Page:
Best,
    Kelly

  7. #97
    You WELD your own bandsaw blades? WOW! That's either brilliant or cheap. Either way, I'm on board for sure! Butt weld with the tig I'm assuming?
    Visit me: WWW.HandcraftedLanterns.com
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  8. #98
    Senior Member chubbyjp77's Avatar
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    They make special welders for band saw blades. Most of the larger industrial units have them included as part of the machine.

  9. #99
    Senior Member OCD's Avatar
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    Slapped together my first pair of crucible tongs this evening.
    Not the prettiest tongs on earth but damn sure functional.

    They even have a little spring to them which prevents over clamping.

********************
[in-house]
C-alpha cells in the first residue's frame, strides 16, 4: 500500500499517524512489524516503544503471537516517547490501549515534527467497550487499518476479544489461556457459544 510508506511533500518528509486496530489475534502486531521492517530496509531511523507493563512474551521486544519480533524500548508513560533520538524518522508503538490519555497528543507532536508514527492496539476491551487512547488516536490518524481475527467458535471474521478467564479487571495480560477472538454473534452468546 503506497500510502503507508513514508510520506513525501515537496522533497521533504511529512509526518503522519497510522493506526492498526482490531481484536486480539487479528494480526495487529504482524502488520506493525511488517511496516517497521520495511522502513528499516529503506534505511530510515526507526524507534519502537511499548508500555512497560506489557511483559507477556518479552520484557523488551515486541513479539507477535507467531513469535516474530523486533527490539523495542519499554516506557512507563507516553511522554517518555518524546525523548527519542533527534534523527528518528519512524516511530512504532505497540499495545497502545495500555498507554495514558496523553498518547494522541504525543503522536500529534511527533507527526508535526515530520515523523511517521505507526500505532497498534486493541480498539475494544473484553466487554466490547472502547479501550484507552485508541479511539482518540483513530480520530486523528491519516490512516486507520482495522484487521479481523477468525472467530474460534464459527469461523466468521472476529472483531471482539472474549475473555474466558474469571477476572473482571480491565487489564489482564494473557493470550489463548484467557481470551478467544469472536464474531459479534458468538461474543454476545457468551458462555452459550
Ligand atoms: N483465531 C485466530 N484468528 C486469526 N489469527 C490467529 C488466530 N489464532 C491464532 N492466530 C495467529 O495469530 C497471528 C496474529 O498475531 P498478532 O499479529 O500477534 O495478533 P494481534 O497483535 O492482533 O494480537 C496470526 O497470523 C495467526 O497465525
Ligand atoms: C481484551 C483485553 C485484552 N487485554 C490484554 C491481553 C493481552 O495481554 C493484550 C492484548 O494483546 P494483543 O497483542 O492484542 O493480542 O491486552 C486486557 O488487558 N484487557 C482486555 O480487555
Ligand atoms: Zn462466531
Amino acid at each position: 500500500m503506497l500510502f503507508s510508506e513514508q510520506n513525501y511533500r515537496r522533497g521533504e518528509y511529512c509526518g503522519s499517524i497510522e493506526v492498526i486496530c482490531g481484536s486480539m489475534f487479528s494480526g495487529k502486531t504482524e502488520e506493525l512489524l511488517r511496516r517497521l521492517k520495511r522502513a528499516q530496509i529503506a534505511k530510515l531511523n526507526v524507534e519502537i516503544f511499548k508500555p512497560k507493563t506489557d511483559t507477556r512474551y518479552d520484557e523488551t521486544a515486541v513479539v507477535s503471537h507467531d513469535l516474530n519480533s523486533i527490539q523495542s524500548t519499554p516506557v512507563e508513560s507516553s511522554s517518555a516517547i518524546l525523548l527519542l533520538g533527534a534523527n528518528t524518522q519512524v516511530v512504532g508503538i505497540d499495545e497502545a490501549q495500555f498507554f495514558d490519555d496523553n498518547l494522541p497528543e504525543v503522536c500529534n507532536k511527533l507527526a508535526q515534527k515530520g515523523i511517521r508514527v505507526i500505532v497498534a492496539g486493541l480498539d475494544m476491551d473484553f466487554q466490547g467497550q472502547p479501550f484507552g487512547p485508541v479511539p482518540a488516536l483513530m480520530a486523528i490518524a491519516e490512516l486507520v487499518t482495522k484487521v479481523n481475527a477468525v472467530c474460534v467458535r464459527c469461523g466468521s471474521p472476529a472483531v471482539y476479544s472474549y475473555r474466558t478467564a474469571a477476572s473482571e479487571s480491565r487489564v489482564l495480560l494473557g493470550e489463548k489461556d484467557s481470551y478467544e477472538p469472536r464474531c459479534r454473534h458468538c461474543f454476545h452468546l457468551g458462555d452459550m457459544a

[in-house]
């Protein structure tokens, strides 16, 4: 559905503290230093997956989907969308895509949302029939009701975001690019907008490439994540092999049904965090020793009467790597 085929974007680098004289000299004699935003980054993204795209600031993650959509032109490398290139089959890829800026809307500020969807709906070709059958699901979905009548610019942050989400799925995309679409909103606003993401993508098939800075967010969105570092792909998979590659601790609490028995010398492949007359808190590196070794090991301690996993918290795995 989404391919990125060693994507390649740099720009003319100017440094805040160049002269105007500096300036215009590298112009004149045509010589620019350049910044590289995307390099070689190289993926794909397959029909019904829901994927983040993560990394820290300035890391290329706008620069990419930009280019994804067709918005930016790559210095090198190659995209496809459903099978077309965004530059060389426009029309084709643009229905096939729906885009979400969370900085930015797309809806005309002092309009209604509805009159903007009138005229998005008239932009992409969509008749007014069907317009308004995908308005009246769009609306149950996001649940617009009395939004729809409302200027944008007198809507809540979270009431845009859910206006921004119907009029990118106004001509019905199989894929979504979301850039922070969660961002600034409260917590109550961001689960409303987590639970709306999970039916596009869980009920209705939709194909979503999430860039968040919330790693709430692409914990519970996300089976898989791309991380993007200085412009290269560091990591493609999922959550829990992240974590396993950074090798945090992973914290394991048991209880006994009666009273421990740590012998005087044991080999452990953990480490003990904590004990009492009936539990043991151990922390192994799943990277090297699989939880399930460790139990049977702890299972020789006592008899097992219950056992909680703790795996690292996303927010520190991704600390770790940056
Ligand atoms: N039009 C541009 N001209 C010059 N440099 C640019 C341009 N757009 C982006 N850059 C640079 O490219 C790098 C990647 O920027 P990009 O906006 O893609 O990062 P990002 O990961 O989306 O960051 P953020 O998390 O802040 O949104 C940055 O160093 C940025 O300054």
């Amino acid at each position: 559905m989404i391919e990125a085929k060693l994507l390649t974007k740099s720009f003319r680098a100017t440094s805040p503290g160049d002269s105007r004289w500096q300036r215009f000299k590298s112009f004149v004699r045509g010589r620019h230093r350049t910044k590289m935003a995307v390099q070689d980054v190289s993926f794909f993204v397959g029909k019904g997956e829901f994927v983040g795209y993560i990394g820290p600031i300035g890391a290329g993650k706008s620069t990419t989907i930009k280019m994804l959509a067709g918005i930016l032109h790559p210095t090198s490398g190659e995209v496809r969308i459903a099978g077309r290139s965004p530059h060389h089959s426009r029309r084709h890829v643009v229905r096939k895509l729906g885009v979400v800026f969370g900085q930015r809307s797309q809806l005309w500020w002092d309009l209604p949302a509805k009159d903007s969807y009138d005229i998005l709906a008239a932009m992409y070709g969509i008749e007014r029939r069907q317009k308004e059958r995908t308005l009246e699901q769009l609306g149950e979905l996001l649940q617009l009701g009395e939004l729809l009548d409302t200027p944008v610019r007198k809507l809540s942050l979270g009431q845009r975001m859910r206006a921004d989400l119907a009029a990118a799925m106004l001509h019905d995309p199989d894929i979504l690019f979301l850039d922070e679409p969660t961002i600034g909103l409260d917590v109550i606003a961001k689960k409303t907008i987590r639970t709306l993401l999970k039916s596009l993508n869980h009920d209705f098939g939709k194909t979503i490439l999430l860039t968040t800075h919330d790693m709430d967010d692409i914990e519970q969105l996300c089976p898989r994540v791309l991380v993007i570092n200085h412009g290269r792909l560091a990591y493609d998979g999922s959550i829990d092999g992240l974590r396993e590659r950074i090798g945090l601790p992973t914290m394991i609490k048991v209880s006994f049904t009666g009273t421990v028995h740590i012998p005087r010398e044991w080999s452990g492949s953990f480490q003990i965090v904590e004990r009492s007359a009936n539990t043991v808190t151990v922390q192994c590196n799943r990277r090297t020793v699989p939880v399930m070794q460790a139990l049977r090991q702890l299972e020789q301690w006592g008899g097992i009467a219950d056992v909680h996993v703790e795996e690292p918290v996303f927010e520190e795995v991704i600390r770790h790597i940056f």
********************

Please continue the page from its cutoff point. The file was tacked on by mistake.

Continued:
Just couldn't get into my welding groove today but I can guarantee they're fused together.

    These were more or less a test run for the smaller crucible.



    Last edited by OCD; 08-11-2017 at 02:34 AM.

  10. #100
    Quote Originally Posted by jagboy69 View Post
    You WELD your own bandsaw blades? WOW! That's either brilliant or cheap. Either way, I'm on board for sure! Butt weld with the tig I'm assuming?
    Quote Originally Posted by chubbyjp77 View Post
    They make special welders for band saw blades. Most of the larger industrial units have them included as part of the machine.
    What Chubby said. I use the welder mounted to my DoAll saw at work. They are butt welds and fuse in air. Just need to take care to clean and prep the surface near the joint. Takes 10 minutes to weld, anneal, and dress the joint.

    Best,
    Kelly